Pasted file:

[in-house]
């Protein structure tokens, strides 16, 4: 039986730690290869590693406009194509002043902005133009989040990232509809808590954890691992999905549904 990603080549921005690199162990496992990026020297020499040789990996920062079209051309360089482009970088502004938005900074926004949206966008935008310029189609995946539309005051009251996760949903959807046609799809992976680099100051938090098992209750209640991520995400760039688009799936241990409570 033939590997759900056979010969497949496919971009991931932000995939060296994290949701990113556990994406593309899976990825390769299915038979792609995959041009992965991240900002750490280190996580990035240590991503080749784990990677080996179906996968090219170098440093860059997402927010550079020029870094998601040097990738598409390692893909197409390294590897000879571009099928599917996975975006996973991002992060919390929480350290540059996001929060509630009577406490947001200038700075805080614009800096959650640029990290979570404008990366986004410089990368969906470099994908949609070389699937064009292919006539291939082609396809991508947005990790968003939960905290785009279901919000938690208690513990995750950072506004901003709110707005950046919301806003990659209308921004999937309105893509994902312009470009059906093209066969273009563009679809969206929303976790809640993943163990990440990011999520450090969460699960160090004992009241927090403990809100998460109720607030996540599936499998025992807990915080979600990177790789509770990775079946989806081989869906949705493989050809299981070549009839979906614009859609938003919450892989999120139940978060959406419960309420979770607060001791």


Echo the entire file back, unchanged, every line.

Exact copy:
[in-house]
């Protein structure tokens, strides 16, 4: 039986730690290869590693406009194509002043902005133009989040990232509809808590954890691992999905549904 990603080549921005690199162990496992990026020297020499040789990996920062079209051309360089482009970088502004938005900074926004949206966008935008310029189609995946539309005051009251996760949903959807046609799809992976680099100051938090098992209750209640991520995400760039688009799936241990409570 033939590997759900056979010969497949496919971009991931932000995939060296994290949701990113556990994406593309899976990825390769299915038979792609995959041009992965991240900002750490280190996580990035240590991503080749784990990677080996179906996968090219170098440093860059997402927010550079020029870094998601040097990738598409390692893909197409390294590897000879571009099928599917996975975006996973991002992060919390929480350290540059996001929060509630009577406490947001200038700075805080614009800096959650640029990290979570404008990366986004410089990368969906470099994908949609070389699937064009292919006539291939082609396809991508947005990790968003939960905290785009279901919000938690208690513990995750950072506004901003709110707005950046919301806003990659209308921004999937309105893509994902312009470009059906093209066969273009563009679809969206929303976790809640993943163990990440990011999520450090969460699960160090004992009241927090403990809100998460109720607030996540599936499998025992807990915080979600990177790789509770990775079946989806081989869906949705493989050809299981070549009839979906614009859609938003919450892989999120139940978060959406419960309420979770607060001791």